Tuesday, June 26, 2012

Darwin - a day with Crocodile Dundee

Sean suggested while in Darwin I should take the Wallaroo croc tour which he and Michelle took in 2008. What he did not tell me is that I would be spending the day with crocodile Dundee.

yes that is raw pork in his hand

Pat (tour guide) is a native of the northern territories - he grew up in a family of 28 because his parents fostered children including a number of aboriginals. He is a bush man that feels more at home with nature than with people (although you would never know this as he is quite the talker and full of interesting stories). He has lived a great part of his life living in the bush and sleeping on the ground - he told us the first time he went to a hotel he couldn't get to sleep in the bed so he tried the floor and then finally got to sleep on the outside balcony. He was a wealth of knowledge including telling us about the soldiers in WWII defending this region and surviving the living conditions in extreme natural elements.

The day started by being picked up at 7am. First stop was the termite mounds - some of these mounds are 6 meters high with another 12 meters of the mound underground. Termites feed on dead plant material mostly wood. Therefore most of the trees in the northern territories are hollow and the aborginies use the hollow trees to make the didgeridoo musical instrument. There are 23 species of termites in this area (we observed the catherdral and magnetic termites). Termites live about 30 years in very organized colonies generally with a population of several hundred thousand divided into groups (workers and soldiers).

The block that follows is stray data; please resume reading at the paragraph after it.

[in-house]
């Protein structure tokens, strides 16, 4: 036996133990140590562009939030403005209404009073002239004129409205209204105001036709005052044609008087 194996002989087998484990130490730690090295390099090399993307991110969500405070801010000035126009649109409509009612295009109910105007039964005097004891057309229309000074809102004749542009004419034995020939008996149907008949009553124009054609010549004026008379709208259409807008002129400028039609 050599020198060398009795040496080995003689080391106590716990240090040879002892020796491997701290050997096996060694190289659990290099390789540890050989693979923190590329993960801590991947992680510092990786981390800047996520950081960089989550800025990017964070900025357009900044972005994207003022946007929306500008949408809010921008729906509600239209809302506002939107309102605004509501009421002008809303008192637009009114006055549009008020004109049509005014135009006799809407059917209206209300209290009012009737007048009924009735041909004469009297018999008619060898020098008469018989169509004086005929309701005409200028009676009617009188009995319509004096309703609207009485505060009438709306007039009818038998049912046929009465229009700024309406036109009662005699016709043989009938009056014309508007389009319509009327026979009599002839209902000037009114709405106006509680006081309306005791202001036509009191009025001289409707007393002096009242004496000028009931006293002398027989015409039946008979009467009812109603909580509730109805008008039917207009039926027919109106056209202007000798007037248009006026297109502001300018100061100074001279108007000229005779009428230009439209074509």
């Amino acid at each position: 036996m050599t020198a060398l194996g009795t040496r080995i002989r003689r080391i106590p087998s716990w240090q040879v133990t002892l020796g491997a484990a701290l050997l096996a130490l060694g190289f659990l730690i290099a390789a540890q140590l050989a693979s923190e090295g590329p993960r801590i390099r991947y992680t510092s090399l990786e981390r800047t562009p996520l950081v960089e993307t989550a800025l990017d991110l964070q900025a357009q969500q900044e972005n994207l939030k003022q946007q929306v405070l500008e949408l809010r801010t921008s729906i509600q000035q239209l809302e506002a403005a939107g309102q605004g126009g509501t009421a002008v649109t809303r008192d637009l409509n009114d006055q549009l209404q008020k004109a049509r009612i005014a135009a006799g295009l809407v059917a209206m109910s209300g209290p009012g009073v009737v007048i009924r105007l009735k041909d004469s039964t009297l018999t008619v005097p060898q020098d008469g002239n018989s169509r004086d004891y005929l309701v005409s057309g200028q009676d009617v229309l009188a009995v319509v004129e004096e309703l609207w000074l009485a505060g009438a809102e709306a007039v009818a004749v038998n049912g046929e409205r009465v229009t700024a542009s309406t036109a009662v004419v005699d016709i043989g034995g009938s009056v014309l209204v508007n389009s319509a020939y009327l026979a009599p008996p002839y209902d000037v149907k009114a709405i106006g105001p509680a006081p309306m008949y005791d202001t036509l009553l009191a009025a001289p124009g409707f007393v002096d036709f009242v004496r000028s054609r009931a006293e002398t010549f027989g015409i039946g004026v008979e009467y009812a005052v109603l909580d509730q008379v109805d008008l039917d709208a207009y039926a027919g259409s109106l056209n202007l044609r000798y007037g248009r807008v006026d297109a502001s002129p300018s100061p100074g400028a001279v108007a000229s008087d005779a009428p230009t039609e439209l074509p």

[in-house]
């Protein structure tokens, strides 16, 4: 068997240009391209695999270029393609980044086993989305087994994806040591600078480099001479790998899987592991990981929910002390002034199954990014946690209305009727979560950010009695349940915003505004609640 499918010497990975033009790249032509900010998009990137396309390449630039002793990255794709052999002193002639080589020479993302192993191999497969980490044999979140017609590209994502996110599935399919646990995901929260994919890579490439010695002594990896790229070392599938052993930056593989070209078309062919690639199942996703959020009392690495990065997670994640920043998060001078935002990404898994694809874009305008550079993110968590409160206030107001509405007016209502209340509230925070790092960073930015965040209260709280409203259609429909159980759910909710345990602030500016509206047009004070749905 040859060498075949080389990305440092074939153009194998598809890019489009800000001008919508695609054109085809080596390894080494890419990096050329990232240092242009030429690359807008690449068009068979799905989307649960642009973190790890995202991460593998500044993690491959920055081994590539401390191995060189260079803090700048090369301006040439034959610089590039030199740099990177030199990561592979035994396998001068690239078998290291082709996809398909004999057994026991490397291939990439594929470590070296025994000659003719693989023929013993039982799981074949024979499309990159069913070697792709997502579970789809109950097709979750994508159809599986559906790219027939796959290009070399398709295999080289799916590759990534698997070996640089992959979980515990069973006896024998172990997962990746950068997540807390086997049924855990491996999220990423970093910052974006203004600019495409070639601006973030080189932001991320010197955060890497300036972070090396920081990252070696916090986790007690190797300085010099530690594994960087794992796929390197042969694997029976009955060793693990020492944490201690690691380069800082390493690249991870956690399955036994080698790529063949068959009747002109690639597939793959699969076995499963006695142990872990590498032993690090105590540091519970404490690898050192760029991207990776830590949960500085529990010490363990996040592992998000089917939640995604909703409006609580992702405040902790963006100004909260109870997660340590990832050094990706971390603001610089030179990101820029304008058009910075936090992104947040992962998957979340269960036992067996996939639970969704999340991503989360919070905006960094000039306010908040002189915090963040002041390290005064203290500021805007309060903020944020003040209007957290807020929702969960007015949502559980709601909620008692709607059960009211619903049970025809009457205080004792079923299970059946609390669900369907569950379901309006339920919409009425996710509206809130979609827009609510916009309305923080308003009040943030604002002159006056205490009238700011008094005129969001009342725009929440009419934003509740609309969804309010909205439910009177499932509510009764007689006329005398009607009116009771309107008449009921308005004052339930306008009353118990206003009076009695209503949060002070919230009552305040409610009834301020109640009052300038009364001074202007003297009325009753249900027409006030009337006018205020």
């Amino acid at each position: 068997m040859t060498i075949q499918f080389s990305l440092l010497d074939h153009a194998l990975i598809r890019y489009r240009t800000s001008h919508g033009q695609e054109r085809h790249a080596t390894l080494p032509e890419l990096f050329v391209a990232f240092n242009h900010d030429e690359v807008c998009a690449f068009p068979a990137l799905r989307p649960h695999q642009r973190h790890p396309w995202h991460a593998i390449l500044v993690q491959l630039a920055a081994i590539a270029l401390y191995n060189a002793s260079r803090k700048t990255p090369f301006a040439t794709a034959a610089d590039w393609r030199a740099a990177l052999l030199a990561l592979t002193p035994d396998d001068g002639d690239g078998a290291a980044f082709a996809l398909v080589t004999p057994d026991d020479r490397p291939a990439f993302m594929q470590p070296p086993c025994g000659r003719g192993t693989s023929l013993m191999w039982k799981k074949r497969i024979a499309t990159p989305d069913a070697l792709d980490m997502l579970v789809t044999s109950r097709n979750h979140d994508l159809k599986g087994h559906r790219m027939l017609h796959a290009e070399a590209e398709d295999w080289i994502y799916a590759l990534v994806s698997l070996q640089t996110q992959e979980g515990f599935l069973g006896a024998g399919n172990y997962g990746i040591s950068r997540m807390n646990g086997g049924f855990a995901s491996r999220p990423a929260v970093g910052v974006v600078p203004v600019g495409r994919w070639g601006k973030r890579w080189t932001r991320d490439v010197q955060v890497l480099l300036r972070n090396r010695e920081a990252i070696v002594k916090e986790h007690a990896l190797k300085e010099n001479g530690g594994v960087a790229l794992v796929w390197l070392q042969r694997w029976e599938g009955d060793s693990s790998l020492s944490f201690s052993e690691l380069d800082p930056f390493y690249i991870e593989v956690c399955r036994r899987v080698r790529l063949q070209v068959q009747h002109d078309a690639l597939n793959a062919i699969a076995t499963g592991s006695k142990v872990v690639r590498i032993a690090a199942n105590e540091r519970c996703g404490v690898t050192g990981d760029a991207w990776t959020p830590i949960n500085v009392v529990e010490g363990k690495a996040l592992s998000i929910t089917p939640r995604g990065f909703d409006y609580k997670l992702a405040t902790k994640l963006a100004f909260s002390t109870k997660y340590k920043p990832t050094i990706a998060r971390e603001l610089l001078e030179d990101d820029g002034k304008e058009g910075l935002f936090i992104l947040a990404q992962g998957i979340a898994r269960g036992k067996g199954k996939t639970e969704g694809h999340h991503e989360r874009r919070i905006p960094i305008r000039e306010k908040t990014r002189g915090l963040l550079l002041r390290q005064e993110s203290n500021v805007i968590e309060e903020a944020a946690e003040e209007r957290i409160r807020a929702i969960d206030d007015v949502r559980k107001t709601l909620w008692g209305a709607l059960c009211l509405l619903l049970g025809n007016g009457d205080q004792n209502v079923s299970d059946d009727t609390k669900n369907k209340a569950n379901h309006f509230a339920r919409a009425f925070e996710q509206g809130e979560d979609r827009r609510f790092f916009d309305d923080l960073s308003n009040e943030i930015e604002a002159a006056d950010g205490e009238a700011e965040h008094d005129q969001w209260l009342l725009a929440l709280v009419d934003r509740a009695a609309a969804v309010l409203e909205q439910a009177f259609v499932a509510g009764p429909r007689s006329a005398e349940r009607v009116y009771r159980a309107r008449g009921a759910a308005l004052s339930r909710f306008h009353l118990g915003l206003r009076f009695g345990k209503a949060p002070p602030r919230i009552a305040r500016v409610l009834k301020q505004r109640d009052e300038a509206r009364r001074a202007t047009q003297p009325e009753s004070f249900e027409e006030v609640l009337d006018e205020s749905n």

The sculptured termite mounds sometimes have elaborate and distinctive forms - tall wedge-shaped mounds with the long axis oriented approximately north–south. This orientation has been experimentally shown to assist thermoregulation. The column of hot air rising in the aboveground mounds helps drive air circulation currents inside the subterranean network. The structure of these mounds can be quite complex.

Next we went to the Litchfield National Park to take a look at a couple of spectacular waterfalls with sink holes where we took a swim. These fresh water bodies can be home to fresh water crocodiles which are apparently quite harmless to humans - luckily we did not see any and did not have to test this theory! While we were enjoying a swim Pat prepared a lovely picnic buffet sandwich spread for our lunch.

As we walked through the park Pat pointed out some of the local inhabitants such as green ants - explaining their benefit to the environment. Green ant workers hunt and kill insects that are potentially harmful plant pests - in some areas where citrus fruits are grown these ants are used as a pest control.

Pat also explained about the controlled burning practices in the northern territories. The frequency and severity of the fires in grass and open bushland areas can be reduced by carrying out controlled burning earlier in the dry season, when there is less fuel on the ground. Driving through the park we observed areas where burning had been undertaken in the last few days.